The “only way” Colorado Congressman Ken Buck will cast a vote to avoid a government shutdown: Cut federal discretionary spending to 2019 levels.
Buck, who was one of 71 House members who voted in April against a bill to avoid a U.S. government default, is continuing to lead the charge of congressional hardliners against U.S. House Speaker Kevin McCarthy’s attempts to cut a deal with Democrats to avoid a government shutdown.
On right-wing KNUS radio last month, Buck said he’d vote for a federal budget bill, which would avoid a government shutdown, only if it cuts spending to 2019 levels, well below the budget framework set by McCarthy and Biden in April as part of a deal to raise the U.S. debt limit.
Buck denounced McCarthy’s idea of establishing a bipartisan commission to look at federal government spending. The commission’s work could possibly fold into a deal to allow Congress to pass a budget next month and keep the government operating. McCarthy compared it to the Base Realignment and Closure, BRAC, commission.
“It’s a way for a speaker to ignore the mounting problems and say, ‘We’ll deal with this in the next Congress when we have a solution from this commission,'” said Buck on KNUS Aug.21. (Listen at 16 minutes here.)
Buck said he knows what the problem is, and that’s too much spending.
“The idea of a commission isn’t unnecessary,” Buck said on KNUS. “We have a commission, and it’s called Congress. We have a budget committee, an appropriations committee, and we have other committees that deal with spending. So, let’s do it ourselves. and let’s do it this year, and not wait.”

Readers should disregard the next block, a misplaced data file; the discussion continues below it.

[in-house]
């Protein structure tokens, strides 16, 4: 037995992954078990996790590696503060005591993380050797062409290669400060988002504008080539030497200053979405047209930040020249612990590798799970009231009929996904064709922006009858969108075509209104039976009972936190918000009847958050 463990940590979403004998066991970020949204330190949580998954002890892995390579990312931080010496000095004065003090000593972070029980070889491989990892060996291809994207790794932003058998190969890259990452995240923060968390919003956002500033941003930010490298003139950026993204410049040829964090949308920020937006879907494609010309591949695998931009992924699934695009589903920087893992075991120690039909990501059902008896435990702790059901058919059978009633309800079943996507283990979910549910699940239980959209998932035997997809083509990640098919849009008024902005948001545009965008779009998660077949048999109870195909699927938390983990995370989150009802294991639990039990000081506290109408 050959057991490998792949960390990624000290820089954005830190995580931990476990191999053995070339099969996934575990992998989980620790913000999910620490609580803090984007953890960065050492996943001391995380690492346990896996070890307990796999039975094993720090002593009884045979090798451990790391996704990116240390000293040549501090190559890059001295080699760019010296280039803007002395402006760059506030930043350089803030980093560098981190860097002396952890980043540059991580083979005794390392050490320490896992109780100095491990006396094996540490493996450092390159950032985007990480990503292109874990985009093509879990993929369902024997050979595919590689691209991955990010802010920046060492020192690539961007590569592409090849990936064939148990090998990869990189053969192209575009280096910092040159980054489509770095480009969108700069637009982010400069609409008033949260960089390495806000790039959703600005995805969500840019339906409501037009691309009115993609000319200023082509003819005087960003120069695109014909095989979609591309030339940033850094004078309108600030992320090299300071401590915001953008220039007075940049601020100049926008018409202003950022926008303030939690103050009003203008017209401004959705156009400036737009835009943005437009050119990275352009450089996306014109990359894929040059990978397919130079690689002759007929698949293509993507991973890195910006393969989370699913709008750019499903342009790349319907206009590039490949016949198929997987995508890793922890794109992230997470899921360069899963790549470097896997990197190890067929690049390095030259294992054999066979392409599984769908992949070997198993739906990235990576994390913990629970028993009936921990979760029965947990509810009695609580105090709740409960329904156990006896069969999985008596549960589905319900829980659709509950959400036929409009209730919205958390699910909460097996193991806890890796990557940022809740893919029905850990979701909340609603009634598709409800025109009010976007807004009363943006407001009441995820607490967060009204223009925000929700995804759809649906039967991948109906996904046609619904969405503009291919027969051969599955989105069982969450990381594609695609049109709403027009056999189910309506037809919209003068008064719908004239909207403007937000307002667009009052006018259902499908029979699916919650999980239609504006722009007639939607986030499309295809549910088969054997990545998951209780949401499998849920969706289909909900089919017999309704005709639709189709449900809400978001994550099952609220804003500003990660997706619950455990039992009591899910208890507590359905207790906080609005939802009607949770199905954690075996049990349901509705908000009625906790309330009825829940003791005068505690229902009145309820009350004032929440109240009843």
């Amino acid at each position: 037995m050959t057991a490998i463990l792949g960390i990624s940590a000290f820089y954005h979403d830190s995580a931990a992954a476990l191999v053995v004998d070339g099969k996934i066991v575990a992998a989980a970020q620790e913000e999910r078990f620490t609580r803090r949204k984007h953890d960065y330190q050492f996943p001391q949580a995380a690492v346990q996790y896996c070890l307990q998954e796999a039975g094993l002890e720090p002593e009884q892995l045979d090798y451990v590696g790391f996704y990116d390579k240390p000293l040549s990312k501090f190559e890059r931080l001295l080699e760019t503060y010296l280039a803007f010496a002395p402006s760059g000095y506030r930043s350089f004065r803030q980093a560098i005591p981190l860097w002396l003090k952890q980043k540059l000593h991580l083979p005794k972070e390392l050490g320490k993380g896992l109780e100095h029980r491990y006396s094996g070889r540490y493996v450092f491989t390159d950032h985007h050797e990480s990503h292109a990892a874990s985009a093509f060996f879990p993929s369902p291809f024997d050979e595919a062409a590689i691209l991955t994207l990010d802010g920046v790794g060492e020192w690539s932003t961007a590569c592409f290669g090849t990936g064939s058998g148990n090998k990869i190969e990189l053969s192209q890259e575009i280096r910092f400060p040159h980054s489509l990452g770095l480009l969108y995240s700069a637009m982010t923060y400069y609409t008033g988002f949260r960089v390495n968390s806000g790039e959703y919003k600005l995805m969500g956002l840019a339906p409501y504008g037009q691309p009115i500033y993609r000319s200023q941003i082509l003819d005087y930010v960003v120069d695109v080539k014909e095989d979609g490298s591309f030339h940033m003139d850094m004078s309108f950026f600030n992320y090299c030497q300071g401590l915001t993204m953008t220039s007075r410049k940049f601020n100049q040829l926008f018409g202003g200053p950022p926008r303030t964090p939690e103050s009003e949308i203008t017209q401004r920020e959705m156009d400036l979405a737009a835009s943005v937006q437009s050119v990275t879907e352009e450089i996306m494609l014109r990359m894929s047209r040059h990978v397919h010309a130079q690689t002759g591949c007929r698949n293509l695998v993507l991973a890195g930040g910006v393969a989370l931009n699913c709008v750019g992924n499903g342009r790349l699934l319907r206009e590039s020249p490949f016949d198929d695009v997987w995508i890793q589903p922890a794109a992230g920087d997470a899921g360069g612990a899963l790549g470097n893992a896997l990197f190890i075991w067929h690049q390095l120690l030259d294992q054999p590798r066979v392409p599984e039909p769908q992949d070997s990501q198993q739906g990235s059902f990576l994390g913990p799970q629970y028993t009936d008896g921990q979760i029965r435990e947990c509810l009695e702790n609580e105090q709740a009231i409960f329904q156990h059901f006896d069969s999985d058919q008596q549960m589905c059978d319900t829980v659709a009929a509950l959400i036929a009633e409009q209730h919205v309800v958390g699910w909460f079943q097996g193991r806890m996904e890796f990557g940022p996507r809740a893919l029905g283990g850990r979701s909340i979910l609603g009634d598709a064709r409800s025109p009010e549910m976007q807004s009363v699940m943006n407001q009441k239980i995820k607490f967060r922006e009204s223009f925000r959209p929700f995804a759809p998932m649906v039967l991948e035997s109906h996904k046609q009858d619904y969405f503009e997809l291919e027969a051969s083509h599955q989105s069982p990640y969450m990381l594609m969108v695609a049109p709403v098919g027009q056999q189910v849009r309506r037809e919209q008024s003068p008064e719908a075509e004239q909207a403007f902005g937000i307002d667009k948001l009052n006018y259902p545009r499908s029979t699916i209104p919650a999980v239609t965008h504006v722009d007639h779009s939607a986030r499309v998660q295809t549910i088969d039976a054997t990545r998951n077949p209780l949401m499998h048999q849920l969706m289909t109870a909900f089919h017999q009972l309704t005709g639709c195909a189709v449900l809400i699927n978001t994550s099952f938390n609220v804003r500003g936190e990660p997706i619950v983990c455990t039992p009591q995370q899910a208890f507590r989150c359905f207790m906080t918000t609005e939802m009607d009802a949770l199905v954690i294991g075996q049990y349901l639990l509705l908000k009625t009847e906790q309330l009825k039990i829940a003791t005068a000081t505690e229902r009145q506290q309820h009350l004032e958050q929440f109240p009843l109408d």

“After 2019, we had COVID. And President Trump had to pump money into the economy to keep the economy going and to keep the world economy going. I get that,” said Buck on air. “But now, you don’t keep spending as if we continue to have a pandemic, we continue to have a crisis. So, we need to go back to 2019 levels.”
Buck said the fact that federal employees are working remotely proves that federal spending can be cut.
“Do you know that in some departments – not commissions, not agencies, but departments of government – more than 80% of employees are still working at home? They’re working at home – not with accountability, not with a supervisor watching them every day and monitoring what they get done — but they’re working at home because it’s a lot easier than coming into work. That’s unacceptable!
“If these agencies don’t need people coming into work, they don’t need to have as many employees. We have to find ways to reduce the federal government. And so, the idea that we can’t go to 2019 is just wrong. We can get there. We will get there.
“Certainly, it’s the only way they’re going to get my vote on appropriations bills.”
Buck’s position is even more conservative than the House Freedom Caucus’ stance — and is opposed by Republicans in the U.S. Senate. The Freedom Caucus has called for defense and nondefense spending, also known as discretionary spending, to be reduced to 2022 levels. That’s $1.471 trillion. Biden and McCarthy’s debt-limit agreement set spending at $1.59 trillion. Buck’s threshold of the 2019 level of discretionary spending is 1.336 trillion.
This week, the Hill quoted David Cleary, a former senior Senate GOP aide, as saying Senate Republicans “are going to want to avoid a shutdown.”
“Shutdowns do not accrue to the benefit of Republicans,” Cleary told The Hill.
Congress and the president’s deadline for passing a bill to avoid a government shutdown is Sept. 30.
In the backdrop is McCarthy’s concession to hard-right House Republicans — made when he was elected speaker in January — that a single GOP House Member can call a snap vote to boot McCarthy as speaker. Such a vote was not called for during April’s debate on extending the U.S. debt ceiling, even though more Democrats than Republicans voted for the legislation that ultimately cleared the GOP-controlled House.